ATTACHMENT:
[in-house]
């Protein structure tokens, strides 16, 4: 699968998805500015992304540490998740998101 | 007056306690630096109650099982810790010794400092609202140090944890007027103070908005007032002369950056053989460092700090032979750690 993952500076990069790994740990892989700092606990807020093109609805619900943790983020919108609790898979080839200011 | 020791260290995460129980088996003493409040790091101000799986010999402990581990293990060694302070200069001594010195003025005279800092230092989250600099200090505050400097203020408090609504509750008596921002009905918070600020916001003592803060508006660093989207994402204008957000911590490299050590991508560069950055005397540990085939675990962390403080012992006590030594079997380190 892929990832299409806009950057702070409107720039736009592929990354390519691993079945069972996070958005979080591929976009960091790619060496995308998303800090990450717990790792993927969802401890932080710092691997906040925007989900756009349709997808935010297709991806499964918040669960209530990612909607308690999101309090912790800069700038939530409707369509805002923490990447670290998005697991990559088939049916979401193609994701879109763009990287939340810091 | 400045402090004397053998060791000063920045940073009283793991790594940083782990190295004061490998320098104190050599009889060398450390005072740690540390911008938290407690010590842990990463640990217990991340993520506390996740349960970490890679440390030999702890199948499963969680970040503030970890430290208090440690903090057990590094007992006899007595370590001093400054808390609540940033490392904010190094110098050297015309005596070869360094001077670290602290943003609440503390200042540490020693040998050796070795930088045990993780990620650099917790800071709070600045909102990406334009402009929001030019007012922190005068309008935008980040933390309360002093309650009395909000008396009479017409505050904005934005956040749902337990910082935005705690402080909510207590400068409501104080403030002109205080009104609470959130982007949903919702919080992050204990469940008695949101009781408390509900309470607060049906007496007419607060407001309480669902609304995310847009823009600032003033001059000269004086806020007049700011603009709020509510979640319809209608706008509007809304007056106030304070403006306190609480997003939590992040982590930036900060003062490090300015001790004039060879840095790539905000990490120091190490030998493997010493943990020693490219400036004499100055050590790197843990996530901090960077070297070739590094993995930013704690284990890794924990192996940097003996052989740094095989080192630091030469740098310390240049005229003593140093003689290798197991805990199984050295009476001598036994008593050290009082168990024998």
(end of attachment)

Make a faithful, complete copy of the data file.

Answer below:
[in-house]
């Protein structure tokens, strides 16, 4: 699968998805500015992304540490998740998101 | 007056306690630096109650099982810790010794400092609202140090944890007027103070908005007032002369950056053989460092700090032979750690 993952500076990069790994740990892989700092606990807020093109609805619900943790983020919108609790898979080839200011 | 020791260290995460129980088996003493409040790091101000799986010999402990581990293990060694302070200069001594010195003025005279800092230092989250600099200090505050400097203020408090609504509750008596921002009905918070600020916001003592803060508006660093989207994402204008957000911590490299050590991508560069950055005397540990085939675990962390403080012992006590030594079997380190 892929990832299409806009950057702070409107720039736009592929990354390519691993079945069972996070958005979080591929976009960091790619060496995308998303800090990450717990790792993927969802401890932080710092691997906040925007989900756009349709997808935010297709991806499964918040669960209530990612909607308690999101309090912790800069700038939530409707369509805002923490990447670290998005697991990559088939049916979401193609994701879109763009990287939340810091 | 400045402090004397053998060791000063920045940073009283793991790594940083782990190295004061490998320098104190050599009889060398450390005072740690540390911008938290407690010590842990990463640990217990991340993520506390996740349960970490890679440390030999702890199948499963969680970040503030970890430290208090440690903090057990590094007992006899007595370590001093400054808390609540940033490392904010190094110098050297015309005596070869360094001077670290602290943003609440503390200042540490020693040998050796070795930088045990993780990620650099917790800071709070600045909102990406334009402009929001030019007012922190005068309008935008980040933390309360002093309650009395909000008396009479017409505050904005934005956040749902337990910082935005705690402080909510207590400068409501104080403030002109205080009104609470959130982007949903919702919080992050204990469940008695949101009781408390509900309470607060049906007496007419607060407001309480669902609304995310847009823009600032003033001059000269004086806020007049700011603009709020509510979640319809209608706008509007809304007056106030304070403006306190609480997003939590992040982590930036900060003062490090300015001790004039060879840095790539905000990490120091190490030998493997010493943990020693490219400036004499100055050590790197843990996530901090960077070297070739590094993995930013704690284990890794924990192996940097003996052989740094095989080192630091030469740098310390240049005229003593140093003689290798197991805990199984050295009476001598036994008593050290009082168990024998």